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Archive for the ‘Spiritual Disciplines’ Category

congregation

“And let us consider how to stir up one another to love and good works, not neglecting to meet together, as is the habit of some, but encouraging one another, and all the more as you see the Day drawing near” (Heb. 10:24-25 ESV).

We should go to church because we need it, but also because our brothers and sisters in Christ need it, too. Yes, we gather together to worship the Triune God. No, it isn’t a solitary endeavor, however. We “stir up one another to love and good works,” and encourage each other by our attendance and involvement. They need us and we need them.

When you go to church, greet people warmly and with a smile. You may be the only person who’s greeted them that way all week.

When you sing (even if it’s a song you don’t like), sing it anyway. You may encourage someone who wonders if it’s possible to praise God in their circumstances.

When you sing a song you like, sing it fervently. You may motivate someone near you to sing with all of their heart.

When you pray along with someone else, say “amen” so it can be heard. You may strengthen the faith of someone who isn’t sure if God answers prayer.

When you listen to a sermon, pay careful attention with an open Bible on your lap. You may encourage someone who read and study  God’s Word every chance they got but has slacked off lately.

When you talk to people, show genuine interest in them and ask them how they’re doing.  You may encourage them to do the same.

You never know the impact and influence of simple acts simple acts during a worship service. You need the church and the church needs you.

(This post was inspired by a series of tweets written by Garrett Kell.)

 

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Dusty-Bible-350x350

It’s my goal in 2019 to read the Bible from cover to cover – from Genesis 1 through Revelation 22 – again. My plea is that you would join me. It’s a great discipline to begin and maintain.

Psalm 119:105 says, “Your word is a lamp to my feet and a light to my path.” It’s indispensible to the Christian life. Much of the confusion we see in the church and in the world is a direct result of a lack of biblical knowledge as well as a lack of submission and obedience. Regular Bible intake will help solve that problem.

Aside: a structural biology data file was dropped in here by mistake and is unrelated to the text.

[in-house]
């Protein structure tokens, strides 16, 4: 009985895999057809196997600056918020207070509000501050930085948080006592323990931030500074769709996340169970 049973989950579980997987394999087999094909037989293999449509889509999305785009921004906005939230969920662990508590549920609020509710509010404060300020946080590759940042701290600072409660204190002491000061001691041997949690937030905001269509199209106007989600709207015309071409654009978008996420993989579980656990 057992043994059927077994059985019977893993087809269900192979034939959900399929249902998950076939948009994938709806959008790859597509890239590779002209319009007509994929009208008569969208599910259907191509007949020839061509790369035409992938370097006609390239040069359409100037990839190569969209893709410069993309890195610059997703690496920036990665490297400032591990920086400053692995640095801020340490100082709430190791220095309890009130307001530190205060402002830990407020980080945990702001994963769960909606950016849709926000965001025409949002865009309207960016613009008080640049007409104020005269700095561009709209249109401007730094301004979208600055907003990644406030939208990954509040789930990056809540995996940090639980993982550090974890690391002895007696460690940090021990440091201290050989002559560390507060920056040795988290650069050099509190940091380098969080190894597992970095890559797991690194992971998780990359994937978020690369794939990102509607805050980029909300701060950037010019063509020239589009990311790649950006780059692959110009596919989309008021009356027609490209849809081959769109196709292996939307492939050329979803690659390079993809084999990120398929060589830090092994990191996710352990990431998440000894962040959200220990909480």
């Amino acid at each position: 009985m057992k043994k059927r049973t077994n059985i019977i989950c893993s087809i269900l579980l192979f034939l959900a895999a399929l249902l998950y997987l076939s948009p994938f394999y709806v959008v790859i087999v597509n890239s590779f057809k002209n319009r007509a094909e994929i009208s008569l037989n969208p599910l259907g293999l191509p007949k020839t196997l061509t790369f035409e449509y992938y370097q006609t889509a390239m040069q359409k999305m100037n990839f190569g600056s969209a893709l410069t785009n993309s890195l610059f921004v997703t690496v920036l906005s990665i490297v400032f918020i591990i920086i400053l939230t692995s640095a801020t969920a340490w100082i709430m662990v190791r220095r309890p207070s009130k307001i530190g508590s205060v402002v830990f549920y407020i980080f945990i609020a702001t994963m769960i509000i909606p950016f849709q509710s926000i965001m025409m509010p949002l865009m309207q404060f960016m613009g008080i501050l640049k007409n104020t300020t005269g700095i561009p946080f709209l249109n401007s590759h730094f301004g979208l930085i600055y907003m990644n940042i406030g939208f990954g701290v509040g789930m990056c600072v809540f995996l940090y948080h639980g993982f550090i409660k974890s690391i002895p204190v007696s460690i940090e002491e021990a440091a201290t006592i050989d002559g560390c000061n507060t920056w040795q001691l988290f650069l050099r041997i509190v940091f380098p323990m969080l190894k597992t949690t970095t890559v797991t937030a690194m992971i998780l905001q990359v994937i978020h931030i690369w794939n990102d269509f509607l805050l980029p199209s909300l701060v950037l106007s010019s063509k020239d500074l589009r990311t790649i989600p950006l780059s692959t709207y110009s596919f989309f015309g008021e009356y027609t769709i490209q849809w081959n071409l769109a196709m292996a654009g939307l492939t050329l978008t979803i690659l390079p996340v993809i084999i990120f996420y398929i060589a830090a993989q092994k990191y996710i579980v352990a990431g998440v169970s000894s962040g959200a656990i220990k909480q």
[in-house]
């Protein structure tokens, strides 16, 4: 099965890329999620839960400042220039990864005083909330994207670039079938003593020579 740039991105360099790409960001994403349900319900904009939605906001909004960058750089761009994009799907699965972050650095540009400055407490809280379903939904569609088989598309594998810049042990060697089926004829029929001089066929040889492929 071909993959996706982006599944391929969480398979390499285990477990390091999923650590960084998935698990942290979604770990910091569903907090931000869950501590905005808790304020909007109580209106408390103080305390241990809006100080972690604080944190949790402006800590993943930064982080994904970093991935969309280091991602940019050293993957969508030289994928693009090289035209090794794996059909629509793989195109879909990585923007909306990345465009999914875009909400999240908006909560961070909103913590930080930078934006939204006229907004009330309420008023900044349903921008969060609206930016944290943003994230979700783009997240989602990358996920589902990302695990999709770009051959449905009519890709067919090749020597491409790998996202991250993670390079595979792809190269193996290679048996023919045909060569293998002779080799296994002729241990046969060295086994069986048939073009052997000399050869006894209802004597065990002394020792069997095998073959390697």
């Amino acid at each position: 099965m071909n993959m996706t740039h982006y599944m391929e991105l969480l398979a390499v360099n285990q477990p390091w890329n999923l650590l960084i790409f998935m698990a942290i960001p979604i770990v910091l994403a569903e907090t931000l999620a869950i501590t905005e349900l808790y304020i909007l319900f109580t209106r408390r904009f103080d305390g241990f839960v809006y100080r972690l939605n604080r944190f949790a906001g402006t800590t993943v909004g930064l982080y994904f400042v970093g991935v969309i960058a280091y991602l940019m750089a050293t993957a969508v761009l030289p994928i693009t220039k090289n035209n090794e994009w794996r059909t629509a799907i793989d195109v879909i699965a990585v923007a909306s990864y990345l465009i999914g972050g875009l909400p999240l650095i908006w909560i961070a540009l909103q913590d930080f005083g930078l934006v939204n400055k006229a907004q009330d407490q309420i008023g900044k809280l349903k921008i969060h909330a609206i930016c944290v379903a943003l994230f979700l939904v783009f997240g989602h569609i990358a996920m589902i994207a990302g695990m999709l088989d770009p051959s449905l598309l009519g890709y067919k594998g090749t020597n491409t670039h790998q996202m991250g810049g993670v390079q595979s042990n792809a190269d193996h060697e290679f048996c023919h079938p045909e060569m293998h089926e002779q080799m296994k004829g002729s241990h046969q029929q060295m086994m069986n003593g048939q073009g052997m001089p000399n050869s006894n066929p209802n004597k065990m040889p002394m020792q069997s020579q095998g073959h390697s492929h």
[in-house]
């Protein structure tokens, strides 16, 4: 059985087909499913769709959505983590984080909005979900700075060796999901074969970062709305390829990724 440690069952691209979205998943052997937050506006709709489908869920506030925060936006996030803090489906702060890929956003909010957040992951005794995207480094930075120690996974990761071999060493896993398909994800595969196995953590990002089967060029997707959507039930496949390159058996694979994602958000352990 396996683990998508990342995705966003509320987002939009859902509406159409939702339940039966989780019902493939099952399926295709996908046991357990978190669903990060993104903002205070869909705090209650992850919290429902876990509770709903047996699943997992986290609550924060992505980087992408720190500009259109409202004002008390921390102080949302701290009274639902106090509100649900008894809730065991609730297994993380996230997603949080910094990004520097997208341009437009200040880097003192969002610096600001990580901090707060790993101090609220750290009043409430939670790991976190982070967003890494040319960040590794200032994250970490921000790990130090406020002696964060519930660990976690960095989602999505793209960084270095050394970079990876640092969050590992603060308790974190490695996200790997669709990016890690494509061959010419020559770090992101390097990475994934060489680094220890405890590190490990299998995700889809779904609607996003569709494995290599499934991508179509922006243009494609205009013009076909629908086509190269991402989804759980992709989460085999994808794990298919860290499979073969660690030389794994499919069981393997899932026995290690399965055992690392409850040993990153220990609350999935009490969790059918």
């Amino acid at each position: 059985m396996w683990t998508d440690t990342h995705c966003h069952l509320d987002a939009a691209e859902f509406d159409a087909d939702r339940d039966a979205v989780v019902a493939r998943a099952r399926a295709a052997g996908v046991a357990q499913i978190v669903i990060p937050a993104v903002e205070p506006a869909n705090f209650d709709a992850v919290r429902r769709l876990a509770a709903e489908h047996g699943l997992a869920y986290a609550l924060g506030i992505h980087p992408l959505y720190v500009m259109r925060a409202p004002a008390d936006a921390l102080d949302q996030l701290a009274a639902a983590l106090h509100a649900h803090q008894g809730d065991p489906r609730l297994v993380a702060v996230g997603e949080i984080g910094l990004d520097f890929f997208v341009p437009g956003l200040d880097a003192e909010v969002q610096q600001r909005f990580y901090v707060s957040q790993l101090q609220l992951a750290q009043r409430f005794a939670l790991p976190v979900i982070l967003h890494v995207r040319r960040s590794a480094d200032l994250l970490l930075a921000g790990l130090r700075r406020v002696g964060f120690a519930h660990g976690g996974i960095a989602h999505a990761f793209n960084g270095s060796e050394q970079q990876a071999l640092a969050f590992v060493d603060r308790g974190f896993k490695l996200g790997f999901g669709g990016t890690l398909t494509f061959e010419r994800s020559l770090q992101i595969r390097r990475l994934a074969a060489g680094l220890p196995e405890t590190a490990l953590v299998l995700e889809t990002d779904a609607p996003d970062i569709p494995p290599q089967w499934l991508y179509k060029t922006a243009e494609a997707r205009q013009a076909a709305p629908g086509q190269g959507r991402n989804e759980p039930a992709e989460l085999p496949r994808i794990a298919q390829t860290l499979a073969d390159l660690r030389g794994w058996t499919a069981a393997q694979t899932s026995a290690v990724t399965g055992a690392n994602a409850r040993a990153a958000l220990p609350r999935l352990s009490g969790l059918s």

I’ve been using the 5 Day Plan for the last three years and it’s worked well for me. You can find it here. Ligonier lists around ten plans, all of them excellent and with different degrees of difficulty.

What’s the best read-through-the-Bible-in-a-year plan? The one you use!

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bible

Real change, and real growth in godliness, takes place as we read and respond to God’s Word. Jesus said, “Sanctify them in the truth; your word is truth” (John 17:17). Paul told the Romans, “Do not be conformed to this world, but be transformed by the renewal of your mind, that by testing you may discern what is the will of God , what is good and acceptable and perfect” (Rom. 12:2).

Scripture is absolutely vital to spiritual growth and change. Therefore, you’d think reading and obeying Scripture would be a regular part of our Christian life, right? Apparently not.

Lifeway conducted a survey regarding the Bible-reading habits (outside of church) of Protestant church-goers in the United States. Here’s what they found:

  • 19% read the Bible every day
  • 26% read the Bible a few times a week
  • 14% read the Bible once a week
  • 22% read the Bible at least once a month
  • 18% rarely or never read the Bible

How can we change, grow, and be conformed into the image of Christ if so little time is spent in God’s Word? We shouldn’t. Maybe it’s the reason we don’t see as much change as we’d like. God uses His Word to transform us, but we have to read it – He won’t do it for us.

One factor in the lack of Bible intake may be social media and television. Another survey came to these conclusions:

  • Adults (19 and above) spend 2 hours per day on social media (Facebook, Twitter, etc.).